opened-door

You’ve paid estate bills, distributed assets to beneficiaries and received a clearance letter from CRA. As an executor, your job is done, right?

Maybe not: What happens if a creditor steps forward years later, saying he’s owed money? Or if a previously unknown child surfaces? What is your responsibility as executor if an estate needs to be reopened after being distributed?

A job that’s never done

Roy Boettger, counsel at Field Law in Calgary, acknowledges that “it’s kind of a ‘blue-moon’ thing” as people have become more conscious of the need for proper record-keeping and for seeking professional help with estates.

That said, Boettger points out that the question of what to do if an estate is reopened is somewhat misleading. “The question begs the definition,” Boettger says, “because in Canada we don’t have a formal order closing the estate to wrap things up. I have seen it in the U.S.”

As Boettger explains, in a strict legal sense, executors continue to be “managers” of an estate even after known assets have been sold and distributed. “In theory, the job is never done,” he says. “If six years down the line, somebody comes out of the woodwork and says, ‘I am a child and the will said [distribute assets] equally among my children; here are the results of a paternity test,’ it then would be a matter of contacting the executor.”

In that case, the executor’s role would depend on how thorough he or she was in notifying any potential creditors and beneficiaries during the administration of the estate. That task involves reading the will, but could also include searching files for old bills, opening digital records, looking through previous years’ tax returns, and contacting any financial advisors or other professionals the person hired. “The degree of inquiry is up to you,” Boettger says. “But you have to go through the inquiry.”

If the executor had taken the additional step of advertising for potential estate creditors and claimants unnamed in the will, the executor’s role would be limited. (Traditionally, that advertising involved placing a newspaper notice in the city where the testator resided. Last July, the Ontario Superior Court confirmed online notices are now acceptable in that province.)

“The executor is the one with estate authority, so they would be involved to some degree,” Boettger says. “But that claimant has to start proceedings against the estate. It would be something that would end up in front of a judge by filing an application to seek direction on the recovery and redistribution of assets based on the circumstances.”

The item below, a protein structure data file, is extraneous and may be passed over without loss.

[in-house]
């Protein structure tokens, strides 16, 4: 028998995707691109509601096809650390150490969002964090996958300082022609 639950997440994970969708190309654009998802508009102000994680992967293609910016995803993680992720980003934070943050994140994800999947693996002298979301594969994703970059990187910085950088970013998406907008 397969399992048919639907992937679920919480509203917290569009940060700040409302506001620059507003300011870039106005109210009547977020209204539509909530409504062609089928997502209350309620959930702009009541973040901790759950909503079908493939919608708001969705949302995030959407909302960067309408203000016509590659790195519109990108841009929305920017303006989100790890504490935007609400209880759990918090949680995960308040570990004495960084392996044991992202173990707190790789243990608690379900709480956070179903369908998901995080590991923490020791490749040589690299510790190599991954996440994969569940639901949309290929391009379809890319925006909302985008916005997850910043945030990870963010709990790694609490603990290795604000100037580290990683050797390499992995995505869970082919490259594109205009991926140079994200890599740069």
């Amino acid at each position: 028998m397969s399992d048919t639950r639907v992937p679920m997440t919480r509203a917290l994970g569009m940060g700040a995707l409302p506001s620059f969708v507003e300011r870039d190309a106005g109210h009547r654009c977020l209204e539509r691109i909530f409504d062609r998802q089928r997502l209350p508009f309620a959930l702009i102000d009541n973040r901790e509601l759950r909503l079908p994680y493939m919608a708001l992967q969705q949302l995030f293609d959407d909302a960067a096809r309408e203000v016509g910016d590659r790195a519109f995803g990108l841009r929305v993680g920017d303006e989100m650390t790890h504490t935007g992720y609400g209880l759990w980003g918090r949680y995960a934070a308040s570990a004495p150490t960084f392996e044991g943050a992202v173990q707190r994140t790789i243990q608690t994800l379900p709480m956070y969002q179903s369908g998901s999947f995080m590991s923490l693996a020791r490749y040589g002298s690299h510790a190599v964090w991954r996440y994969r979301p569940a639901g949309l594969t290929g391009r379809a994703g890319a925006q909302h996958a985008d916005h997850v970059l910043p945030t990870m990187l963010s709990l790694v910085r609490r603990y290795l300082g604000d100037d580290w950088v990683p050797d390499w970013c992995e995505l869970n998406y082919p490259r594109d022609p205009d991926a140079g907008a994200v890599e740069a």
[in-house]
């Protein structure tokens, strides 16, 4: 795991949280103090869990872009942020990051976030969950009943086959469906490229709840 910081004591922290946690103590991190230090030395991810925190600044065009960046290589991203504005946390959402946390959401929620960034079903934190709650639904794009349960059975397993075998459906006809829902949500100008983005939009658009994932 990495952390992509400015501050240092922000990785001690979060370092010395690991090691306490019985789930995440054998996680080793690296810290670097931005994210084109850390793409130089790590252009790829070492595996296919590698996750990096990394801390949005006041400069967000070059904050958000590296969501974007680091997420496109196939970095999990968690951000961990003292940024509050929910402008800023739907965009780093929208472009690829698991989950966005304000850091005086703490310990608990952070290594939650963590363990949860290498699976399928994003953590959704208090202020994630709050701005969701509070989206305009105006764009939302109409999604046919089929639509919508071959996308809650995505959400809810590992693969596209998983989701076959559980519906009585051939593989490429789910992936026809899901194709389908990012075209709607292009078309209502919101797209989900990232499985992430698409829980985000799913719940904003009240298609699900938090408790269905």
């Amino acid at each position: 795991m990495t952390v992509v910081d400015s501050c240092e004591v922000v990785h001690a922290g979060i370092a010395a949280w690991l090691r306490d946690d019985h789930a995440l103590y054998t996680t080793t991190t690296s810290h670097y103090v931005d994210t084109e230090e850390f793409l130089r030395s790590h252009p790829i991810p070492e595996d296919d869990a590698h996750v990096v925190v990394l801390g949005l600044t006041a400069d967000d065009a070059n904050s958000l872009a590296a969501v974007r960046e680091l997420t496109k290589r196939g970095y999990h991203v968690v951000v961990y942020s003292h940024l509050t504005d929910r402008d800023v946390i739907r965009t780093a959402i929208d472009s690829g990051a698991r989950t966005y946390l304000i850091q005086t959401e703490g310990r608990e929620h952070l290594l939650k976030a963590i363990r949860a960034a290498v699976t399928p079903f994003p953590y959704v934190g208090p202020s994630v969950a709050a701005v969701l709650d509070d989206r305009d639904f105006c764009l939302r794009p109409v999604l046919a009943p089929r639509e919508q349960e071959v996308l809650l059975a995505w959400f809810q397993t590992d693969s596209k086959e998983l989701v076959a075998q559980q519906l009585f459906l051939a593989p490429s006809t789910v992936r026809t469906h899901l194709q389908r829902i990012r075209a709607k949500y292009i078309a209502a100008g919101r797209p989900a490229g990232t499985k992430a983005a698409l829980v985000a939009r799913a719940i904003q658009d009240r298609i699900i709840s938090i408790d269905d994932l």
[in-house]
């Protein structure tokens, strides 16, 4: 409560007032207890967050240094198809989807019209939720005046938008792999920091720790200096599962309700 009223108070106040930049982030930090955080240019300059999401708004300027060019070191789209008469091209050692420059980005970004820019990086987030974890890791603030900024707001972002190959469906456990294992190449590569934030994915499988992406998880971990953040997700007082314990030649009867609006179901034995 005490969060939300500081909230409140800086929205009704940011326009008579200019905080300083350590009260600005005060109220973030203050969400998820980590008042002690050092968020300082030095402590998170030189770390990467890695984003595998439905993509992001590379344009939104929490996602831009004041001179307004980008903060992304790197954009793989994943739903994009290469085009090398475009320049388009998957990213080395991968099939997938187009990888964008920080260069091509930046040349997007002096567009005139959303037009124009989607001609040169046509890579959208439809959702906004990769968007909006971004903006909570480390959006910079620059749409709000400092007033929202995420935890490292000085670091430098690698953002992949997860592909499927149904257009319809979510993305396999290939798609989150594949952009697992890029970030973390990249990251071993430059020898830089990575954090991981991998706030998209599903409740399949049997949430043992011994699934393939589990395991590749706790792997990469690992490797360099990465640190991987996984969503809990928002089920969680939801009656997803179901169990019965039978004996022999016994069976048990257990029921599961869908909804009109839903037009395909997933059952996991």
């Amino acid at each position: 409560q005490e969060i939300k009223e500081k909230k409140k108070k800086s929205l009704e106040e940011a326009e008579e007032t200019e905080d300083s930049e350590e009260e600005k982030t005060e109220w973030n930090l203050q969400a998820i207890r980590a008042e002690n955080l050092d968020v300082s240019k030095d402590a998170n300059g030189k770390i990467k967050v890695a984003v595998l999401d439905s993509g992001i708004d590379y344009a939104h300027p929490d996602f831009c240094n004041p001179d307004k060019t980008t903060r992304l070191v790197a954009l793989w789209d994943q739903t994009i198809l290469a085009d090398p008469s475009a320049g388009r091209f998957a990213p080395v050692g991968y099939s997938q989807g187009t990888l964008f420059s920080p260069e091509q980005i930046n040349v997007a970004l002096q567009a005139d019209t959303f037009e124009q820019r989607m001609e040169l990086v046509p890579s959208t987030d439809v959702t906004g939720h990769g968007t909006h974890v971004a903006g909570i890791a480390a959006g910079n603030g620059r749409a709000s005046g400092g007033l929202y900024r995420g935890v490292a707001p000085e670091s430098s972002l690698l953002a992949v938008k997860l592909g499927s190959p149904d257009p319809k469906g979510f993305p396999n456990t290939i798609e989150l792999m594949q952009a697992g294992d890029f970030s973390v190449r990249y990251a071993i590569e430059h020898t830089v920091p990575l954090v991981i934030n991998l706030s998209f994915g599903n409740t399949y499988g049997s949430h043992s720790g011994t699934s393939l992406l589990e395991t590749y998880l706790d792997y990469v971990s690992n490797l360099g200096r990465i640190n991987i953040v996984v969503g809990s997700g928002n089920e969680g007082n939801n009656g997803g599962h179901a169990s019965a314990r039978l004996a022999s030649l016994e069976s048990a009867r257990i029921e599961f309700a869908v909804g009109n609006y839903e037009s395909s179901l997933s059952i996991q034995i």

What’s reasonable?

Eleanor Carlson, associate at Carbert Waite LLP in Calgary, says that a judge would decide based on the facts of the case, legislation and common law.

As Carlson explains, any case that involves a previously unknown creditor or a long-lost heir will depend on the context of the executor’s actions. “It’s a reasonableness standard,” she says, which may vary from province to province. “The executor has a duty to—among many other things—take reasonable steps to ascertain beneficiaries and determine whether there are outstanding creditors or potential creditors.”

What constitutes reasonable? “[It] depends on the circumstances of the deceased and the estate,” Carlson answers. “It’s all about what the executor [did] based on [knowledge of] the person whose will they’re administering.”

For example, if a spouse had full access to her partner’s finances and intimate knowledge of his life, then there would be no need to advertise for creditors, because it would be reasonable to assume that any debts would be known to the spouse.

On the other hand, if the deceased owned a small business, or just completed a large home renovation or was known to be a spendthrift, it would be reasonable for the executor to place a notice for potential creditors in the local paper, just to be sure all debts have been accounted for.

If the executor’s actions were reasonable given the circumstances of the estate, then the executor is sheltered from liability if a creditor or claimant brings action against the estate. If not, it becomes a matter of negligence.

“If the executor has done something negligent, they can be personally liable,” Carlson says. “If it was reasonable to assume that there were creditors out there, and you didn’t put a notice in the newspaper—that could move that line to negligence. It moves it out of the estate, because the source of the damage is the executor’s ‘unreasonable’ decision.”

James Dolan is a Vancouver-based financial writer.

Originally published in Advisor's Edge

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